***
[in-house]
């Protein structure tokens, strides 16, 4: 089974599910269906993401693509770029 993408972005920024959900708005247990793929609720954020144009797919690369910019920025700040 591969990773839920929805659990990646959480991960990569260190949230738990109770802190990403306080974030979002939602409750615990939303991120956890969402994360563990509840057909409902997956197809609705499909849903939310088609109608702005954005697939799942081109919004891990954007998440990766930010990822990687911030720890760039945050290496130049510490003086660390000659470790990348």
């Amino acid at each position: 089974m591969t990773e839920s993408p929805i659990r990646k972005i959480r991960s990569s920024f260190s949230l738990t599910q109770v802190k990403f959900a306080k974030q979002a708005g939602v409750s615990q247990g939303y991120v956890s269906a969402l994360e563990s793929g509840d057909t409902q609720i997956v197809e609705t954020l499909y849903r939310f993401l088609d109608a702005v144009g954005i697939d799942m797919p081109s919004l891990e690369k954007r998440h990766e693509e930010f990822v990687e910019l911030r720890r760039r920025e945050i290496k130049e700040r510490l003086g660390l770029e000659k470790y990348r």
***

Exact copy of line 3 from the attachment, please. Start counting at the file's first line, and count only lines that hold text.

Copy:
């Amino acid at each position: 089974m591969t990773e839920s993408p929805i659990r990646k972005i959480r991960s990569s920024f260190s949230l738990t599910q109770v802190k990403f959900a306080k974030q979002a708005g939602v409750s615990q247990g939303y991120v956890s269906a969402l994360e563990s793929g509840d057909t409902q609720i997956v197809e609705t954020l499909y849903r939310f993401l088609d109608a702005v144009g954005i697939d799942m797919p081109s919004l891990e690369k954007r998440h990766e693509e930010f990822v990687e910019l911030r720890r760039r920025e945050i290496k130049e700040r510490l003086g660390l770029e000659k470790y990348r």